Still, excesses of this type persist. It's been said they persist in both camps, but there's little evidence that Democrats have tolerated negative campaigning at this extreme level and certainly haven't openly stoked overheated crowds into what are reported as frenzies of vicious chanting. Yesterday's Washington Post has a pretty well balanced piece on the subject. It's called A Rage No One Should Be Stoking and it says in part that Palin has been telling crowds Obama is "palling around with terrorists" and has been using language that implies he's friends with people out to destroy America. The author tells how at a campaign appearance in Clearwater Florida one of Palin's supporters shouted a racial epithet at a network soundman and told him, "Sit down, boy." And he quotes from interviews at a rally where people told a news reporter* such things as "keep the nigger out of office" and "I'm afraid if he wins, the black [sic] will take over. He's not a Christian. This is a Christian nation! What is our country gonna end up like?"
I mentioned email smear campaigns in my first post on this topic. These too persist, leading Obama, who had been playing them down, to mount a web site devoted to fighting them.
It's sobering to carry out simple Google searches for blog posts, Youtube links, and affinity-group discussions containing the smears. Some of the hits go back a few months, but others, like this one and this one, are current. A columnist for a Birmingham, AL, paper complains about a cousin who, she says, "has been regaling me with smear mails about Senator Obama and his wife." Our household has received only one such smear mail attacking Obama and none attacking McCain or Palin.
Before I leave the topic, here's one more item. It's an oped piece from a right-of-center paper, the Chicago Tribune and it's entitled McCain and civility. The author, Clarence Page, says, in part:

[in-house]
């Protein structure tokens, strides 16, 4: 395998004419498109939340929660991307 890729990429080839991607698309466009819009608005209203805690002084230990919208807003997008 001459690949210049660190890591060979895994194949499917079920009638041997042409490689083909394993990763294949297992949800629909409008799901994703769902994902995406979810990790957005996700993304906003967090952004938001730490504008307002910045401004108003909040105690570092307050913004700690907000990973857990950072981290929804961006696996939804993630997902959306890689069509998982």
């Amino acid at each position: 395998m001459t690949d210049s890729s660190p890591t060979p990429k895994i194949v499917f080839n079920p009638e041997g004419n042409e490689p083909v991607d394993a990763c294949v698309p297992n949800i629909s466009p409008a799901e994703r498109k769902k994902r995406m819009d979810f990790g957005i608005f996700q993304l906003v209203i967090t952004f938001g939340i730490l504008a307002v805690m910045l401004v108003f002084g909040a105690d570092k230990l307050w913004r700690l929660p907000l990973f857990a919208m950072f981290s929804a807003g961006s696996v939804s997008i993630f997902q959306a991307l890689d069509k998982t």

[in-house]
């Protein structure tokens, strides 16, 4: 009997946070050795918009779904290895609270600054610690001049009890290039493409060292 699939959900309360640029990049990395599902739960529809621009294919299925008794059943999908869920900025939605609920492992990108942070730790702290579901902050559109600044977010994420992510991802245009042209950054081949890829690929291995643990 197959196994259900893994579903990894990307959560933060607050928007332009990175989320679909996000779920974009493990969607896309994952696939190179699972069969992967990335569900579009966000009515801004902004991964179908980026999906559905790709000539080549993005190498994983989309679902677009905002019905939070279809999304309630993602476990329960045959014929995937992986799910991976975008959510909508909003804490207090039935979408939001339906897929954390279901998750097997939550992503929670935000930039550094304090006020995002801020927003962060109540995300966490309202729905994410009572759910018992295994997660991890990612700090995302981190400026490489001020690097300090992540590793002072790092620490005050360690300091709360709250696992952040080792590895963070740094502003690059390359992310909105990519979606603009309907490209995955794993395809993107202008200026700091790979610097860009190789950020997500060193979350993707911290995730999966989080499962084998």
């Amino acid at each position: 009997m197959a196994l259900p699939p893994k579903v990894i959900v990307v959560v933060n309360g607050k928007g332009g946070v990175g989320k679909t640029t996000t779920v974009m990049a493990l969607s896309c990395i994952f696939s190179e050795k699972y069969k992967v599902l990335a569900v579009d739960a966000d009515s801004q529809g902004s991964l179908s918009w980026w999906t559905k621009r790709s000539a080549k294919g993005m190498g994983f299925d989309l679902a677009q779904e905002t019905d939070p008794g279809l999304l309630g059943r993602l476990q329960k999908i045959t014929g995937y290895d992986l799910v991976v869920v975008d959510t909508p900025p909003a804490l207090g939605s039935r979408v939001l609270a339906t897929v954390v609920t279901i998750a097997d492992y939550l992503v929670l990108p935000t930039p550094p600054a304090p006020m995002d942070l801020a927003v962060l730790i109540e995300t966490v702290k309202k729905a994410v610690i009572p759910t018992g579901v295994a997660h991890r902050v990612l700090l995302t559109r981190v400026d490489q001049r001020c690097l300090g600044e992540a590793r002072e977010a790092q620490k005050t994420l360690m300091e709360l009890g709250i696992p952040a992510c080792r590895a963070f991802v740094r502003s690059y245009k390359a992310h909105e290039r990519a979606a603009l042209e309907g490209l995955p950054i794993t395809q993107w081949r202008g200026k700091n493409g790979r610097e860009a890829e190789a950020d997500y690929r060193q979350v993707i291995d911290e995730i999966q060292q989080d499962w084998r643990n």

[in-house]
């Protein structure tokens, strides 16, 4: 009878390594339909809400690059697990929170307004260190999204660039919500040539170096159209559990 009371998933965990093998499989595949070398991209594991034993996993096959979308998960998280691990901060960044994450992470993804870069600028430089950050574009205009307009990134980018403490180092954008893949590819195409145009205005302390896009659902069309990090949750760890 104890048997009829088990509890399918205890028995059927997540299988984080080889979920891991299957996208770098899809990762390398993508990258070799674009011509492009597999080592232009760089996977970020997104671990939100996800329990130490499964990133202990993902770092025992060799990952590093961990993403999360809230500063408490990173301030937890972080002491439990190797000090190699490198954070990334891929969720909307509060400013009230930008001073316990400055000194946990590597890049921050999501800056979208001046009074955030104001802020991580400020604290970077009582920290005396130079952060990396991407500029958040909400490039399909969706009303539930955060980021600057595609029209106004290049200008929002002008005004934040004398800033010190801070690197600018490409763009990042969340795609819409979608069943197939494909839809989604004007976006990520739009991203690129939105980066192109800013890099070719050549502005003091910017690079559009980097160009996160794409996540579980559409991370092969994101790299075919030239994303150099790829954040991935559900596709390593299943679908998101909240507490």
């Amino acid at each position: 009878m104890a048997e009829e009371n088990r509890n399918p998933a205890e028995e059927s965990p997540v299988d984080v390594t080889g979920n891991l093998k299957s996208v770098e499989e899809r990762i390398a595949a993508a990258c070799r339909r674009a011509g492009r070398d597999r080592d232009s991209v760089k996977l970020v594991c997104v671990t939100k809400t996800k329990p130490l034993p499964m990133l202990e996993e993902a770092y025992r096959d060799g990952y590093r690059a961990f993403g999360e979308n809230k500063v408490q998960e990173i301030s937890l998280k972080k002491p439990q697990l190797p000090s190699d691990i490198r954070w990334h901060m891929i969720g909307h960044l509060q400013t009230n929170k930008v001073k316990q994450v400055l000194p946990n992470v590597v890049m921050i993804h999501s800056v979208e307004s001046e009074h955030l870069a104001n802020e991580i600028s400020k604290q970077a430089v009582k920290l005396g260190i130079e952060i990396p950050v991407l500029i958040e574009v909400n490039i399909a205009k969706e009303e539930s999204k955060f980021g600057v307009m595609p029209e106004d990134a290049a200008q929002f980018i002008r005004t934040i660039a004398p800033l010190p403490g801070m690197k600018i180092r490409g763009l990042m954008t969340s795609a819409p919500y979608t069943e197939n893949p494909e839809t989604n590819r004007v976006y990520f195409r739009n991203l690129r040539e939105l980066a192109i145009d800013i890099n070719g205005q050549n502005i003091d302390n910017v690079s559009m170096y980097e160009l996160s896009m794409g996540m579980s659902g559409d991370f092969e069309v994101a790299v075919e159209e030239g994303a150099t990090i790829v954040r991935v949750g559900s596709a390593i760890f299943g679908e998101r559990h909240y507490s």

It is a great paradox of American democracy that our president might well be chosen, after all these months, by simple state-by-state majorities of the least-informed voters. It is as if a large number of Americans suddenly woke up one morning to a shocking discovery: A guy who did not share their politics or physical appearance or European name might be elected president. Leading the charge as McCain's attack puppy, Palin has answered McCain's question, "Who is Barack Obama?" as though Obama were a subversive and threatening force. "This is not a man," Palin said of Obama at a Denver fundraiser, "who sees America as you see it and how I see America."He goes on to say he doesn't believe most Republicans think this way and adds he doesn't believe the loathsome "Abort Sarah Palin" bumper stickers are approved by most Democrats.
He says that the polls showing McCain to trail Obama bring out fear in people and causes them to become uncharacteristically extreme in their speech and actions. And he criticizes Palin for her extremism. Although she "usually has treated reporters as if they were carrying the Ebola virus," he says "Her supporters say they know her well enough after only a month in the national spotlight to be comfortable with her sitting only a heartbeat away from the presidency. She's 'one of us,' they say. That 'Hussein' guy? Who's he?" Here's the close:
McCain, to his everlasting credit, has not turned a blind eye to the politics of raw ignorance and xenophobia. Maybe he's remembering the way gutter tactics were used against him in 2000. That was when a whisper campaign claimed falsely that he had fathered a black baby. The lie led to his losing the South Carolina Republican primary to then-Texas Gov. George W. Bush.
Politics ain't for sissies, but campaigns are a good test of character. It's hard to believe candidates' promises to unify the country after they win if they turn a blind eye to divisions while they're campaigning.
Addendum: The Atlantic has a piece about a Palin photograph that's worth reading: The Politics of the Retouched Headshot. The author says "Humans seem hard-wired to assume that good-looking means good and, conversely, to equate physical flaws with character flaws." It makes me wonder how much Sarah Palin's appearance contributes to her popularity.
*Note: The Washington Post columnist explains that the reporter was from an Arab newspaper out to find the most negative quotes possible but says the quotes are nonetheless accurate (they were caught on video).